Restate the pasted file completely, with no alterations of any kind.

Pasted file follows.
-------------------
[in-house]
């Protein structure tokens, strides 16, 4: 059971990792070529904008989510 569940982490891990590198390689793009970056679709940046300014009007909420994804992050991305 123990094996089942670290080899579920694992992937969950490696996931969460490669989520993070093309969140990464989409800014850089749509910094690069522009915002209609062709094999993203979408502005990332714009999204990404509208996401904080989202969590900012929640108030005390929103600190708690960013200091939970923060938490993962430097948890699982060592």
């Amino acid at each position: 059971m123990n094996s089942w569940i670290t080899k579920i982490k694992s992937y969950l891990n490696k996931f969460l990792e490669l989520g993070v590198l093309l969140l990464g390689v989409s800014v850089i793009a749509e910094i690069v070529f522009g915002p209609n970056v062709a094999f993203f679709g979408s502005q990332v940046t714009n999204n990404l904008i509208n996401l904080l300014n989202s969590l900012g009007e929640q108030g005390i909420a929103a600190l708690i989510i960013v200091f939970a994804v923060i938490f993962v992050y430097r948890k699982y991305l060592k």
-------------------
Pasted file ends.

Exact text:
[in-house]
């Protein structure tokens, strides 16, 4: 059971990792070529904008989510 569940982490891990590198390689793009970056679709940046300014009007909420994804992050991305 123990094996089942670290080899579920694992992937969950490696996931969460490669989520993070093309969140990464989409800014850089749509910094690069522009915002209609062709094999993203979408502005990332714009999204990404509208996401904080989202969590900012929640108030005390929103600190708690960013200091939970923060938490993962430097948890699982060592």
């Amino acid at each position: 059971m123990n094996s089942w569940i670290t080899k579920i982490k694992s992937y969950l891990n490696k996931f969460l990792e490669l989520g993070v590198l093309l969140l990464g390689v989409s800014v850089i793009a749509e910094i690069v070529f522009g915002p209609n970056v062709a094999f993203f679709g979408s502005q990332v940046t714009n999204n990404l904008i509208n996401l904080l300014n989202s969590l900012g009007e929640q108030g005390i909420a929103a600190l708690i989510i960013v200091f939970a994804v923060i938490f993962v992050y430097r948890k699982y991305l060592k």